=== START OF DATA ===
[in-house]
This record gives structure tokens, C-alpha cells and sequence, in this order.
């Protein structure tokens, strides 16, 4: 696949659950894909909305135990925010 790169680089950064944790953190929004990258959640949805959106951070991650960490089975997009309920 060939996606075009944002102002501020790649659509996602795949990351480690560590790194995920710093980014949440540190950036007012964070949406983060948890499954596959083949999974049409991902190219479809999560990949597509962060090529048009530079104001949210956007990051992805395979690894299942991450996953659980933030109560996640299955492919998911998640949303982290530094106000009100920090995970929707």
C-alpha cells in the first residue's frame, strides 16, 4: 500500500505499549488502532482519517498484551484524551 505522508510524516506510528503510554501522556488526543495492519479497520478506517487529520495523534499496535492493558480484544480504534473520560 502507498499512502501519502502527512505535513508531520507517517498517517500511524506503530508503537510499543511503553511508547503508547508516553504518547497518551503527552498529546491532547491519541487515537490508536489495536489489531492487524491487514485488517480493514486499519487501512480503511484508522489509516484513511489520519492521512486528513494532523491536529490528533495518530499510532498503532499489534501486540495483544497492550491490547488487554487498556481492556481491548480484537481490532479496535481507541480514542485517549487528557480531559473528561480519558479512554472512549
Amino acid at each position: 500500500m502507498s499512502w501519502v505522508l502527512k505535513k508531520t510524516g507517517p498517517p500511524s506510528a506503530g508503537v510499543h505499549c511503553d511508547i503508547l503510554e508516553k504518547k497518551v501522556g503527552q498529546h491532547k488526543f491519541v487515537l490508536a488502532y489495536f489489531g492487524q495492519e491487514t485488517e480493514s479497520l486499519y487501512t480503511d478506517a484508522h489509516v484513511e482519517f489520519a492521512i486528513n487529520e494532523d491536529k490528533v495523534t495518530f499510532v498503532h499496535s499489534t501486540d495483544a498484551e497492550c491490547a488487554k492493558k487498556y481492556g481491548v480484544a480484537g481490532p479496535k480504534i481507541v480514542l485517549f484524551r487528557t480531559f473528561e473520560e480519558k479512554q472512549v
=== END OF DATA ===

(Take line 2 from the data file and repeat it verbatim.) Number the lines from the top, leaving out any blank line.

This record gives structure tokens, C-alpha cells and sequence, in this order.